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William-Adolphe Bouguereau, The Difficult Lesson (1884)

Hyperlexia was initially identified by Silberberg and Silberberg (1967), who defined it as the precocious ability to read words without prior training in learning to read typically before the age of 5. They indicated that children with hyperlexia have a significantly higher word-decoding ability than their reading comprehension levels.[1]

Hyperlexic children are characterized by having average or above-average IQs, and word-reading ability well above what would be expected given their age.[2] First named and scientifically described in 1967,[3] it can be viewed as a superability in which word recognition ability goes far above expected levels of skill.[4] Some hyperlexics, however, have trouble understanding speech.[4] Some experts believe that most or perhaps all children with hyperlexia lie on the autism spectrum.[4] However, one expert, Darold Treffert, proposes that hyperlexia has subtypes, only some of which overlap with autism.[5] Between 5 and 10 percent of children with autism have been estimated to be hyperlexic.[6]

Hyperlexic children are often fascinated by letters or numbers. They are extremely good at decoding language and thus often become very early readers. Some hyperlexic children learn to spell long words (such as elephant) before they are two years old and learn to read whole sentences before they turn three. An fMRI study of a single child showed that hyperlexia may be the neurological opposite of dyslexia.[7]


Despite hyperlexic children's precocious reading ability, they may struggle to communicate. Often, hyperlexic children will have a precocious ability to read but will learn to speak only by rote and heavy repetition, and may also have difficulty learning the rules of language from examples or from trial and error, which may result in social problems. Their language may develop using echolalia, often repeating words and sentences. Often, the child has a large vocabulary and can identify many objects and pictures, but cannot put their language skills to good use. Spontaneous language is lacking and their pragmatic speech is delayed. Hyperlexic children often struggle with Who? What? Where? Why? and How? questions. Between the ages of 4 and 5 years old, many children make great strides in communicating.

The social skills of a child with hyperlexia often lag tremendously. Hyperlexic children often have far less interest in playing with other children than do their peers.

Types of hyperlexia[edit]

In one paper, Darold Treffert proposes three types of hyperlexia.[5] Specifically:

  • Type 1: Neurotypical children that are very early readers.
  • Type 2: Children on the autism spectrum that demonstrate very early reading as a splinter skill.
  • Type 3: Very early readers who are not on the autism spectrum though there are some "autistic-like" traits and behaviours which gradually fade as the child gets older.

A different paper by Rebecca Williamson Brown, OD proposes only two types of hyperlexia.[8] These are:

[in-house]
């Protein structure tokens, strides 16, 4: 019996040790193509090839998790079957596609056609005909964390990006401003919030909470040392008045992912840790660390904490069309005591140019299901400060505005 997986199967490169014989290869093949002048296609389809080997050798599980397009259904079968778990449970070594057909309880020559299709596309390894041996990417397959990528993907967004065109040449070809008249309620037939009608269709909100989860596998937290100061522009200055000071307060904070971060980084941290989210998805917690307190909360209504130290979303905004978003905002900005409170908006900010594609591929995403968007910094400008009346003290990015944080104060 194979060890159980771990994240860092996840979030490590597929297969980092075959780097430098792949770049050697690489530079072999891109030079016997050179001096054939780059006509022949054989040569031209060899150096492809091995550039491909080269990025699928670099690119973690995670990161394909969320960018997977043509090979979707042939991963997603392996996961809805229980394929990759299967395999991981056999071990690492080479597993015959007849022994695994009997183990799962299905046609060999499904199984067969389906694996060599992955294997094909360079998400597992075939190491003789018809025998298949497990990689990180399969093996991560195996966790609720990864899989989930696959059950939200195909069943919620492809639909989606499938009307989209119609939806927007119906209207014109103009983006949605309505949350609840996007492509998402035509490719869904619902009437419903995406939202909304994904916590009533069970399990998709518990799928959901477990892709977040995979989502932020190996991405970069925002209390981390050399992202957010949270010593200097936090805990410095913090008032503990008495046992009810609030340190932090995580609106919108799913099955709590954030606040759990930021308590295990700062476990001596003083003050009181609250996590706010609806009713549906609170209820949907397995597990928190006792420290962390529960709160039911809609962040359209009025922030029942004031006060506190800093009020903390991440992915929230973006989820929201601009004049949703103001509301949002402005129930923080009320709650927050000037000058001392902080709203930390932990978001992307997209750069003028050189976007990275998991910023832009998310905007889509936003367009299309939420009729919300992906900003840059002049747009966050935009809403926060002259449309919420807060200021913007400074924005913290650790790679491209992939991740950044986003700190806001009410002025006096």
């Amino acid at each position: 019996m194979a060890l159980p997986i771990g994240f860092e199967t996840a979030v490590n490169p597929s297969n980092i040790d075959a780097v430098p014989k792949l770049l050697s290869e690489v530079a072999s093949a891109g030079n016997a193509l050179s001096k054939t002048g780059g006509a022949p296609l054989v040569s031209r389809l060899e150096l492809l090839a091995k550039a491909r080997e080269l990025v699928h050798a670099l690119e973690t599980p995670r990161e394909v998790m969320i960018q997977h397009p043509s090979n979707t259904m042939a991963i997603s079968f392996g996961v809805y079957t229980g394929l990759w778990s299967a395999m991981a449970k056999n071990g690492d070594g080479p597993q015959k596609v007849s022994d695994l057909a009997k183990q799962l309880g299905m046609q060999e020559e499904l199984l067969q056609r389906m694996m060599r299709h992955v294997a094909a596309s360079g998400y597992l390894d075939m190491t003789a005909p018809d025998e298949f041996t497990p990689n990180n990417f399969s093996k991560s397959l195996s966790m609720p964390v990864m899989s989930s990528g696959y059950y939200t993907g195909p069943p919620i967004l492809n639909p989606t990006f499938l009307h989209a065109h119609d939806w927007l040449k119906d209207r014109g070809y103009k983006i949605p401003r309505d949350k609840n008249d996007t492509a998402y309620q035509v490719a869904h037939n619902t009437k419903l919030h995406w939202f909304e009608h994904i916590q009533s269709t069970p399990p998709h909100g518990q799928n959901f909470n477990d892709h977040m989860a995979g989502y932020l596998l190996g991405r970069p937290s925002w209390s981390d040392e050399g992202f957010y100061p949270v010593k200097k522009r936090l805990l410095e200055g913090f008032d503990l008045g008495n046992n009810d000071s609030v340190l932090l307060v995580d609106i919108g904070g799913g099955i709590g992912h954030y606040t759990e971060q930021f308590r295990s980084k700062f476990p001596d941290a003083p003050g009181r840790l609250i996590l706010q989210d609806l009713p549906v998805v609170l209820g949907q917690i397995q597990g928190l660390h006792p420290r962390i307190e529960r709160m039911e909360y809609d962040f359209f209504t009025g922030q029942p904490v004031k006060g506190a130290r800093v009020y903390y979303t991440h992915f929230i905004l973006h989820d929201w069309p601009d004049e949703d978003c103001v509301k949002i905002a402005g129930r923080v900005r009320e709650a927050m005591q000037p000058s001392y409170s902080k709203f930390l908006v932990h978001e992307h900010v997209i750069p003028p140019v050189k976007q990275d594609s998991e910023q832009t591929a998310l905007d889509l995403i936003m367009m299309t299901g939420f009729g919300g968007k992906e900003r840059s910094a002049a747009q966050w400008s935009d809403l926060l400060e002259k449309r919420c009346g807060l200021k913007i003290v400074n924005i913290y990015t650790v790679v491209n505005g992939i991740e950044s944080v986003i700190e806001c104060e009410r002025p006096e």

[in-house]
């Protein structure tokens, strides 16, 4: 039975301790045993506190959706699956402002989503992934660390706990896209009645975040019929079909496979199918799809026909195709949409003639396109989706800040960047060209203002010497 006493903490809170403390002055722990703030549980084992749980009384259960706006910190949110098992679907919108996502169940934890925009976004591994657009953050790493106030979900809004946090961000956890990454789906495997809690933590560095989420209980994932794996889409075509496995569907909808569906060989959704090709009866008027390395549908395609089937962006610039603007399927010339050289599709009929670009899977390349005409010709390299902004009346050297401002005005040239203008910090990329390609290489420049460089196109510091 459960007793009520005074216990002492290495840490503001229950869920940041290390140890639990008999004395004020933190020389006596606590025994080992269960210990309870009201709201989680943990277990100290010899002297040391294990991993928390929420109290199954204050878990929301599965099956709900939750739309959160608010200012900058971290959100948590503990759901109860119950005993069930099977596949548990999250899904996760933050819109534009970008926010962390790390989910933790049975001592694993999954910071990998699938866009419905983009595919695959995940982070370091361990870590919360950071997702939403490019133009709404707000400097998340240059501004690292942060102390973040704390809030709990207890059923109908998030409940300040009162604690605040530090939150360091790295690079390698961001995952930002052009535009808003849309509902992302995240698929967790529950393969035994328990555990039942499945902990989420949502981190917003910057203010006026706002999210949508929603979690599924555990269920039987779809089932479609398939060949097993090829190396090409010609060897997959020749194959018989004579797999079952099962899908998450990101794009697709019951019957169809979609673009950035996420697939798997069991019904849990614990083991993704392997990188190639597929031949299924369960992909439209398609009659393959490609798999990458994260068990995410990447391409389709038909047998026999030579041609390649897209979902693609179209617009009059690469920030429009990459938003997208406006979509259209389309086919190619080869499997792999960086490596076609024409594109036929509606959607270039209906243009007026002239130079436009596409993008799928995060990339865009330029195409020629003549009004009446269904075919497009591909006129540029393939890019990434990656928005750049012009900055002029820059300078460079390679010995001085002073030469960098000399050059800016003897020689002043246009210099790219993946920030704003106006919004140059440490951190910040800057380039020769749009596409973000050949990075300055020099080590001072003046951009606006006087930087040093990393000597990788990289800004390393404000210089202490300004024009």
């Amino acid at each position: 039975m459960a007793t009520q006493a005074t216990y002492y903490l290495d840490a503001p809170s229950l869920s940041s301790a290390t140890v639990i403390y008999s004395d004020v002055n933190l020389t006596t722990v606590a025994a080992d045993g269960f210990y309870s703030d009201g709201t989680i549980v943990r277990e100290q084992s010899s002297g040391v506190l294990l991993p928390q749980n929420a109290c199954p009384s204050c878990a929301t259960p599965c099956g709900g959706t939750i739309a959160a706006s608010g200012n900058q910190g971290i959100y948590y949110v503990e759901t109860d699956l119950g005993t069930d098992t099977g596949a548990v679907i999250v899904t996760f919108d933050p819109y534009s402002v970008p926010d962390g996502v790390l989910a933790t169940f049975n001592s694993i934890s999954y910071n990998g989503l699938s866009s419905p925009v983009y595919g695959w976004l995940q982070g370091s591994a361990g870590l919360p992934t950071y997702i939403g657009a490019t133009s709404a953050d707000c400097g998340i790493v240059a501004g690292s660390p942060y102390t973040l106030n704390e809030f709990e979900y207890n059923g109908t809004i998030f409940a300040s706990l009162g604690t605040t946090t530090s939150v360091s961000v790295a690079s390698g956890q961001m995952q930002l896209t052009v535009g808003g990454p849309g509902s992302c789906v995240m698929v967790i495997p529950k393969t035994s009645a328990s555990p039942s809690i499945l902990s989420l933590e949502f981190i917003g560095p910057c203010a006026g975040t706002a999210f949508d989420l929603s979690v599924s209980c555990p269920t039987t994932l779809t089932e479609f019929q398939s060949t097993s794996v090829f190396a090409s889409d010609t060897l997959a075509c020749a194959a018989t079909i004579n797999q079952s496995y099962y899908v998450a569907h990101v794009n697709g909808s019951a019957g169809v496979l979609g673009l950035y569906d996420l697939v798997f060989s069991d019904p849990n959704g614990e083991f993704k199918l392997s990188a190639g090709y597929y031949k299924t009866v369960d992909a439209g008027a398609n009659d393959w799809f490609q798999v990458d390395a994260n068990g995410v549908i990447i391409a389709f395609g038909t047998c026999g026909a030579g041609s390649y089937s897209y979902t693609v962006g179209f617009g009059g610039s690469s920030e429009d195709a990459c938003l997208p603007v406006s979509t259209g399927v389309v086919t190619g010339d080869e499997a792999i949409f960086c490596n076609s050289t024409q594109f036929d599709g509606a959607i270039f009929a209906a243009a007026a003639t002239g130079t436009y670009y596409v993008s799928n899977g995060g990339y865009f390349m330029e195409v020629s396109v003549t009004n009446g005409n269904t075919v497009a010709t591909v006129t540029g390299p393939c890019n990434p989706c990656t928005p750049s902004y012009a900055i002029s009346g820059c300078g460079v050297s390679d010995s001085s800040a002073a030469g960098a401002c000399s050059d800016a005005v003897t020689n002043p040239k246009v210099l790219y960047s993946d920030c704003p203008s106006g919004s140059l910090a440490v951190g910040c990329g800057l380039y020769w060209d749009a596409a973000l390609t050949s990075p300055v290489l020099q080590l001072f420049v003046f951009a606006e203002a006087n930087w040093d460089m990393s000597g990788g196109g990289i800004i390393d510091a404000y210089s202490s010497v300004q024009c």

• Type 1: Hyperlexia marked by an accompanying language disorder.
  • Type 2: Hyperlexia marked by an accompanying visual spatial motor disorder.


Although it is generally associated with autism, a 69-year-old woman appears to have been made hyperlexic because of a "cerebral infarction in the left anterior cingulate cortex and corpus callosum".[9]

Further reading[edit]

  • Gilman, Priscilla (2012), The Anti-Romantic Child: A Memoir of Unexpected Joy
  • Jensen, Audra (2005), When Babies Read: A Practical Guide to Helping Young Children with Hyperlexia, Asperger Syndrome and High-Functioning Autism
  • Miller, Susan Martins (1993), Reading Too Soon: How to Understand and Help the Hyperlexic Child
  • Silberberg, N.E.; Silberberg, M.C. (1968). "Case histories in hyperlexia". Journal of School Psychology 7: 3–7. doi:10.1016/0022-4405(68)90110-6. 
  • Silberberg, N.E.; Silberberg, M.C. (1967). "Hyperlexia: Specific word recognition skills in young children". Exceptional Child 34: 41–42. 


  1. ^ Richman, Lynn, C.; Wood, K.M. (2002). "Learning disability subtypes: classification of high functioning hyperlexia". Brain and Language 82 (1): 10–21. doi:10.1016/S0093-934X(02)00007-X. PMID 12174811. 
  2. ^ Tina M. Newman Æ Donna Macomber Adam J. Naples Æ Tammy Babitz Æ Fred Volkmar Æ Elena L. Grigorenko. (2007). Hyperlexia in Children with Autism Spectrum Disorders. 37:760-774-2. J Autism Dev Disord
  3. ^ "Hyperlexia--specific word recognition skills in young children". Exceptional Children 34 (1): 41–2. 1967. PMID 6066378. 
  4. ^ a b c Grigorenko EL, Klin A, Volkmar F (2003). "Annotation: Hyperlexia: disability or superability?". J Child Psychol Psychiatry 44 (8): 1079–91. doi:10.1111/1469-7610.00193. PMID 14626452. 
  5. ^ a b Treffert, MD, Darold A (2011). "Hyperlexia: Reading Precociousness or Savant Skill? Distinguishing autistic-like behaviors from Autistic Disorder". Retrieved 2013-01-22.  (WebCite archive of 2013-01-22).
  6. ^ Burd, L., & Kerbeshian, J. (1985). Hyperlexia and a variant of hypergraphia. 60:940-942. Perceptual and Motor Skills,
  7. ^ Turkeltaub PE, Flowers DL, Verbalis A, Miranda M, Gareau L, Eden GF (2004). "The neural basis of hyperlexic reading: an FMRI case study". Neuron 41 (1): 11–25. doi:10.1016/S0896-6273(03)00803-1. PMID 14715131. 
  8. ^ http://www.nldline.com/hyperlexia.htm
  9. ^ Suzuki T, Itoh S, Hayashi M, Kouno M, Takeda K. [2009]. Hyperlexia and ambient echolalia in a case of cerebral infarction of the left anterior cingulate cortex and corpus callosum. Neurocase. 6:1-6. doi:10.1080/13554790902842037 PMID 19585352